Obama: I don't keep a checklist, but I monitored Trump rolling back my work

Obama: I don't keep a checklist, but I monitored Trump rolling back my work
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Former President Obama said that while he didn't keep a checklist, he did keep track of what Obama-era policies the Trump administration has either rolled back or attempted to dismantle.

Obama spoke to New York magazine's Jonathan Chait for an interview published Wednesday about his his new memoir “A Promised Land” and his thoughts on the current political climate.

"I don’t have a checklist in my desk where I’m like, 'All right, this survived, that they tried to reverse but weren’t organized enough to do,'" said Obama. "I do pay attention; I have paid attention to those areas where what the Trump administration attempted to do did some serious damage and where it’s more of a short-term setback on what is a long-term success."

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Chait noted in the interview that President TrumpDonald TrumpJan. 6 committee chair says panel will issue a 'good number' of additional subpoenas Overnight Defense & National Security — Presented by AM General — Pentagon officials prepare for grilling Biden nominates head of Africa CDC to lead global AIDS response MORE has focused on undoing a number of Obama's key achievements, including the Affordable Care Act (ACA) and the Deferred Action for Childhood Arrivals program, which was fully reinstated this week on the orders of a federal judge. 

Obama said the ACA “remains robust” but that “when it comes to some of our climate-change regulations, there’s been some damage done.”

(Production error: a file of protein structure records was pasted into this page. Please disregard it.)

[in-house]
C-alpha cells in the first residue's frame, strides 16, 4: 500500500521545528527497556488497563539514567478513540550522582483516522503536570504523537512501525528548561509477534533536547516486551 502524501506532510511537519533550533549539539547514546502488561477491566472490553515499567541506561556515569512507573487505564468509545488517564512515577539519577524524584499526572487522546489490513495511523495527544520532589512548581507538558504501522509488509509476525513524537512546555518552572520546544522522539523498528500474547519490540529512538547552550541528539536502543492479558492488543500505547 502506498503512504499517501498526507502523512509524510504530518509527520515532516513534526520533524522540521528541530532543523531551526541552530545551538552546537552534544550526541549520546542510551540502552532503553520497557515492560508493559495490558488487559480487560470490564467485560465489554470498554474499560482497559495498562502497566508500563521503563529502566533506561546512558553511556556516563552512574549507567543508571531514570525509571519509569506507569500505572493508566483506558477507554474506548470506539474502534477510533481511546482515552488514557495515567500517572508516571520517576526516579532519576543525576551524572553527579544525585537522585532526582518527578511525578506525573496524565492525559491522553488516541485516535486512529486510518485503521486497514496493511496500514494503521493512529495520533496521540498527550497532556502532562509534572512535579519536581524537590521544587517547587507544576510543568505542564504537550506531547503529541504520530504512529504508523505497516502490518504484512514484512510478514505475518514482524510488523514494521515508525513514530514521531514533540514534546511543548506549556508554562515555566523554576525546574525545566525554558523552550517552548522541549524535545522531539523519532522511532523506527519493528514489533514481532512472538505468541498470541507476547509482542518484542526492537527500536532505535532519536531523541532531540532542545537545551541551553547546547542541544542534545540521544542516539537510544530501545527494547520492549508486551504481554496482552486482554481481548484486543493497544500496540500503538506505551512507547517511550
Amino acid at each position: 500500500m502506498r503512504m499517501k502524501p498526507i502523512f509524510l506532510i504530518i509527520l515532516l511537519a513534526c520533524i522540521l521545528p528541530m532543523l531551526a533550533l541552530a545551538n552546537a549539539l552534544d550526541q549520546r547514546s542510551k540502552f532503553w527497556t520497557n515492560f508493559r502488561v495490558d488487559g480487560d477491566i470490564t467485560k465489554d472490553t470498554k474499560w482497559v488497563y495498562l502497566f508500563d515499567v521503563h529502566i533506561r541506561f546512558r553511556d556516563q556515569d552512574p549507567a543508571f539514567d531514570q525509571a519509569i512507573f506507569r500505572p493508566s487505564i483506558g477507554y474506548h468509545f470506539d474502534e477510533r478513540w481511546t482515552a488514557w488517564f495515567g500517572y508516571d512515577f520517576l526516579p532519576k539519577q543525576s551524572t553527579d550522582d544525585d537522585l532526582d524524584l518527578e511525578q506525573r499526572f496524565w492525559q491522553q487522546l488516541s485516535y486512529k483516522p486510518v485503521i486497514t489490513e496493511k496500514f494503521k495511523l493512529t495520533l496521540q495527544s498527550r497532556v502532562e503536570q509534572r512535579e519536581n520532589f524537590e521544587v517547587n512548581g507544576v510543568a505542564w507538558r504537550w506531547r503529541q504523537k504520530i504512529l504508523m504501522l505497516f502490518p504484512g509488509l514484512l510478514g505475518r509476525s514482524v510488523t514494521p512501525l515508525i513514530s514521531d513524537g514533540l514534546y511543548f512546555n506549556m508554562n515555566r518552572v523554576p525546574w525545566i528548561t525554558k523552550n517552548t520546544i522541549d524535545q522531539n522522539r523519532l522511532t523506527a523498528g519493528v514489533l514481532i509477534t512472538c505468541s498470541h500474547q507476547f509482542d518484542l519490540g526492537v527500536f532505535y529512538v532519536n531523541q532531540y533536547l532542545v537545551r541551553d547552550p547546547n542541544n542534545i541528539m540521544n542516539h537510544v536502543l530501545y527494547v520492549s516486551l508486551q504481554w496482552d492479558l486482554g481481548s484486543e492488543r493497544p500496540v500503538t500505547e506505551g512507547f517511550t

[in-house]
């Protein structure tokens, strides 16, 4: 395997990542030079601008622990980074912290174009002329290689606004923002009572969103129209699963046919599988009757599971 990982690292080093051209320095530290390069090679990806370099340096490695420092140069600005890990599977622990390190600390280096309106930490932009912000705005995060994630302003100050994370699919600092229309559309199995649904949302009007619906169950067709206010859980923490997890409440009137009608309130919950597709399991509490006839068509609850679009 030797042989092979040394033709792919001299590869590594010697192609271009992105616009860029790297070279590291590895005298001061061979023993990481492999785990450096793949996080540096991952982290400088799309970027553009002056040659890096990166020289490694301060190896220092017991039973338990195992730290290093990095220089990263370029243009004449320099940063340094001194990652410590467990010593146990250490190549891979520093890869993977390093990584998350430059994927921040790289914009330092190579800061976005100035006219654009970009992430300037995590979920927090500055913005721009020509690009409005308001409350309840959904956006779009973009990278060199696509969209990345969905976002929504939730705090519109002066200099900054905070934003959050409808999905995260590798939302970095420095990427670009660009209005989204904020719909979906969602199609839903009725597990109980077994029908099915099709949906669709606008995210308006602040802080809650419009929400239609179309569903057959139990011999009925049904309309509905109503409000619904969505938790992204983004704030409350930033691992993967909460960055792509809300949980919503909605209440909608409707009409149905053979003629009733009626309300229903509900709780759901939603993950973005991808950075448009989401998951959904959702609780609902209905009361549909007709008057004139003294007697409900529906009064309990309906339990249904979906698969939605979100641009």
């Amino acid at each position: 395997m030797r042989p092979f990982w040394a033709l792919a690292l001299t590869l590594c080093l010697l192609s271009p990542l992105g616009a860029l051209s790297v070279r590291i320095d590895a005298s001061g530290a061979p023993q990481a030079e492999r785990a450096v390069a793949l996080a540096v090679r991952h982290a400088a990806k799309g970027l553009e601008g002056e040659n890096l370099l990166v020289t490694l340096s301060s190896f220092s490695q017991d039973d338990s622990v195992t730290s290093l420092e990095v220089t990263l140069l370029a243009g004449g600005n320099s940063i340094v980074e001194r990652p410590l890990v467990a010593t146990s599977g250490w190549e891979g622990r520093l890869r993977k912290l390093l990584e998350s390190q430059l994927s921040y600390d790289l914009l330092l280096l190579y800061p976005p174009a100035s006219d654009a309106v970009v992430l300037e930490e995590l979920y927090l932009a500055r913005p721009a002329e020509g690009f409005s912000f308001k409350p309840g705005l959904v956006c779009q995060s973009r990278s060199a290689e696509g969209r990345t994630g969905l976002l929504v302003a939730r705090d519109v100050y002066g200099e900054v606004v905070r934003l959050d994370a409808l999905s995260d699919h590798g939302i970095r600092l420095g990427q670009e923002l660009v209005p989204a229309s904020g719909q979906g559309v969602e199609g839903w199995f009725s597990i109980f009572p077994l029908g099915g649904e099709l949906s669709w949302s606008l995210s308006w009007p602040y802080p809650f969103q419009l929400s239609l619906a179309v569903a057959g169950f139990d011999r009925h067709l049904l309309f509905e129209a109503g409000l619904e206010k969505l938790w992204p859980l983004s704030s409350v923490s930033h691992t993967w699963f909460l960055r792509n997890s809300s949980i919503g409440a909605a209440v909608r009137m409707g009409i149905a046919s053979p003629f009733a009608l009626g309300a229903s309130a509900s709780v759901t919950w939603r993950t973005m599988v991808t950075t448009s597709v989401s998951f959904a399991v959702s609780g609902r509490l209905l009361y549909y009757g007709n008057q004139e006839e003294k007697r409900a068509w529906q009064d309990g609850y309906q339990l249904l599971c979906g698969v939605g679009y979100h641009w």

The former president expressed optimism, though, pointing out General Motors’s recent decision to pull out of a lawsuit to keep California from maintaining fuel efficiency standards. 

Obama indicated he was confident the upcoming administration under President-elect Joe BidenJoe BidenFord to bolster electric vehicle production in multi-billion dollar push Protesters demonstrate outside Manchin's houseboat over opposition to reconciliation package Alabama eyes using pandemic relief funds on prison system MORE and Vice President-elect Kamala HarrisKamala HarrisNavarro rips 'dimwit' Trump Jr. on 'The View' for COVID-19 and obesity tweet Do progressives prefer Trump to compromise? Biden, Harris push big lie about Border Patrol MORE will be able “to pick up where we left off.”

Chait brought up recent reports that Biden would be nominating Lily Eskelsen Garcia to be Education secretary. Garcia is the president of the National Education Association and was a vocal critic of education policies set out by the Obama administration, arguing they placed too much importance on standardized tests.

"Here’s what I know. Joe Biden and Kamala Harris also believe that every child should get a good education and that requires changes in how we teach that go beyond just money," said Obama. "And I won’t prejudge both whom they’ll end up nominating as secretary of Education or the policies that they pursue until I actually see them."